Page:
COVID-19 News: Brazilian Study Reveals That SARS-CoV-2 Has A Greater Affinity For Visceral Adipocytes That Results In Higher Risk Of Disease Severity
: A new study by researchers from University of Campinas-Brazil (UNICAMP) and Ribeirão Preto Medical School, University of São Paulo-Brazil (USP) has found that the SARS-CoV-2 virus has a greater affinity for visceral adipocytes compared to subcutaneous adipocytes, replicating faster and causing higher viral loads which in turn increases the various inflammatory triggers leading to increased disease severity and increased risk of mortality! The study also found that visceral fat can also be viral reservoirs of the novel coronavirus.
It is already known that visceral adiposity is a risk factor for severe COVID-19, and a link between adipose tissue infection and disease progression has been proposed.
The study team demonstrated that SARS-CoV-2 infects human adipose tissue and undergoes productive infection in fat cells.
However, susceptibility to infection and the cellular response depends on the anatomical origin of the cells and the viral lineage.
Importantly, visceral fat cells express more ACE2 and are more susceptible to SARS-CoV-2 infection than their subcutaneous counterparts.
SARS-CoV-2 infection leads to inhibition of lipolysis in subcutaneous fat cells, while in visceral fat cells, it results in higher expression of pro-inflammatory cytokines.
Also, viral load and cellular response are attenuated when visceral fat cells are infected with the SARS-CoV-2 gamma variant.
Interestingly, a similar degree of cell death occurs 4-days after SARS-CoV-2 infection, regardless of the cell origin or viral lineage. Hence, SARS-CoV-2 infects human fat cells, replicating and altering cell function and viability in a depot- and viral lineage-dependent fashion.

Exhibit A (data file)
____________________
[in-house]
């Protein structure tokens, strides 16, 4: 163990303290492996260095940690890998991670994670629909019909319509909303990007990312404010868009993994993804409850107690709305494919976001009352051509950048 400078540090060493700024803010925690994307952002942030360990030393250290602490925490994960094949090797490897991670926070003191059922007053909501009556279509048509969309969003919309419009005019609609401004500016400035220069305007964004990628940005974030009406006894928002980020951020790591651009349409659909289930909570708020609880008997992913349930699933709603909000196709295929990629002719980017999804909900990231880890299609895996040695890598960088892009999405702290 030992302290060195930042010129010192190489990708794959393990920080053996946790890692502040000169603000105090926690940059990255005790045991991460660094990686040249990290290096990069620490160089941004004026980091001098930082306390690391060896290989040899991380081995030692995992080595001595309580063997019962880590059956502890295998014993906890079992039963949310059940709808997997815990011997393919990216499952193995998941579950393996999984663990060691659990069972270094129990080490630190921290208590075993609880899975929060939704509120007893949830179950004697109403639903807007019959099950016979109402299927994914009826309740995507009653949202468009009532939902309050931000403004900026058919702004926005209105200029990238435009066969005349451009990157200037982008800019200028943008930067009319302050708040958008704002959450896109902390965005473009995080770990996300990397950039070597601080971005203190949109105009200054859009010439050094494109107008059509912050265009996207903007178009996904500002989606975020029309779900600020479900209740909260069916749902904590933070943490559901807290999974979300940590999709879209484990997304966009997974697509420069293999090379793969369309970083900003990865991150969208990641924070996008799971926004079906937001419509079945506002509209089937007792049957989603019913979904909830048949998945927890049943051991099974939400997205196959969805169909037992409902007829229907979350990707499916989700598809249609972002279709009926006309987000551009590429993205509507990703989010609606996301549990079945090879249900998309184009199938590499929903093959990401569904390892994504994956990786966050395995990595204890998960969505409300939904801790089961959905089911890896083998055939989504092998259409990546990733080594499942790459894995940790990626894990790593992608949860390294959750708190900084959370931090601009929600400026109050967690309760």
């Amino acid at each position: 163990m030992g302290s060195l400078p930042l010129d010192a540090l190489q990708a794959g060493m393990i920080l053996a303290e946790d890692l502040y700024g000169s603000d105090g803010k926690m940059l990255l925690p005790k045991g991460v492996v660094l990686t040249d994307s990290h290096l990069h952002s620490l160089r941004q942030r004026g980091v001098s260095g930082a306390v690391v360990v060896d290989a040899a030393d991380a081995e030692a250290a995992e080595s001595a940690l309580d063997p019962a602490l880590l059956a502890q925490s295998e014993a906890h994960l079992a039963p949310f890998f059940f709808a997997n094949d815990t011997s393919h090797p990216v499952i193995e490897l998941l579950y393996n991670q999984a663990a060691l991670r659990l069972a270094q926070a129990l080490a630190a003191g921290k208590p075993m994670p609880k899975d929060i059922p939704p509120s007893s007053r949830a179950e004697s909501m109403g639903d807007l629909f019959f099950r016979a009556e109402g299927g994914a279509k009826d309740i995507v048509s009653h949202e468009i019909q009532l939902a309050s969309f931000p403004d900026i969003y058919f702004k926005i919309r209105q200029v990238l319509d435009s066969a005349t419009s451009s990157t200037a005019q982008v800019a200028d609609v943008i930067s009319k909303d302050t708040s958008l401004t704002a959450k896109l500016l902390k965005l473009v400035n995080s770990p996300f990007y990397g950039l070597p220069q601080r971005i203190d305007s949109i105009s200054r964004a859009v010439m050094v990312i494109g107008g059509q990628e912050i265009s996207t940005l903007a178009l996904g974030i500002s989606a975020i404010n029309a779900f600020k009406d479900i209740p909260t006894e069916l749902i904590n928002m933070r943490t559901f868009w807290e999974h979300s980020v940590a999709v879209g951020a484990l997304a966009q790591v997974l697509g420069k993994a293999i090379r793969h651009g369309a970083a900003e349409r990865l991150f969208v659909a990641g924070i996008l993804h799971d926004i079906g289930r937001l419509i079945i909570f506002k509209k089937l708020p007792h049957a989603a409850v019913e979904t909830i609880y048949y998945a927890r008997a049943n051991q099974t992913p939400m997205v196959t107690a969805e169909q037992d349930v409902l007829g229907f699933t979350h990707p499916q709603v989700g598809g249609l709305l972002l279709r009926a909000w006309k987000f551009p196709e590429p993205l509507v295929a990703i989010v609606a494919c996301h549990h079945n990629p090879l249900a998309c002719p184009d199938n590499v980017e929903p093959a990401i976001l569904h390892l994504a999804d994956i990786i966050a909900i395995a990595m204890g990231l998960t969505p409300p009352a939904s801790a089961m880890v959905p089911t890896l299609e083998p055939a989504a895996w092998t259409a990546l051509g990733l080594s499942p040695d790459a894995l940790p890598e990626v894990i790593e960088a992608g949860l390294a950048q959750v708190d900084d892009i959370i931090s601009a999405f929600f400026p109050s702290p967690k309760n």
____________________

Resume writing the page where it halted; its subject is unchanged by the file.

The study findings were published in the peer reviewed journal: Nature Communications.
The study findings showed that visceral fat ie fat around the liver, intestines and other organs, considered a risk factor for cardiovascular disease, diabetes and high blood pressure, contributes more to severe COVID-19 than subcutaneous fat (under the skin, as in "love handles").
Dr Marcelo Mori, a professor at UNICAMP's Institute of Biology and one of the leaders of the study, infected in the laboratory two types of adipocytes (fat cells): one obtained from human stem cells isolated from subcutaneous tissue and the other differentiated from stem cells taken from visceral fatty tissue.
Dr Mori told COVID-19 News
reporters, "It was possible to observe that visceral adipocytes are more susceptible to infection by SARS-CoV-2. Viral load increased far more in this fat cell type than in subcutaneous adipocytes. We believe this was due mainly to higher levels of the protein ACE-2, to which the virus binds to invade cells, on the cell surface.”
The study team also found that when visceral adipocytes were infected, they produced a larger amount of pro-inflammatory cytokines, which warn the
immune system of the existence of a threat to be combated.
Numerous other scientists at UNICAMP collaborated with the group at USP, alongside colleagues at the Brazilian Bioscience National Laboratory (LNBio-CNPEM), National Cancer Institute (INCA) and D'Or Research and Education Institute (IDOR). The principal investigators were Dr Luiz O. Leiria (USP), Dr Mariana Osako (USP) and Dr Daniel Martins-de-Souza (UNICAMP).
Dr Mori's team at UNICAMP was the first in the world to show in July 2020 that SARS-CoV-2 can infect human fat cells and to suggest that adipose tissue serves as a reservoir for the virus.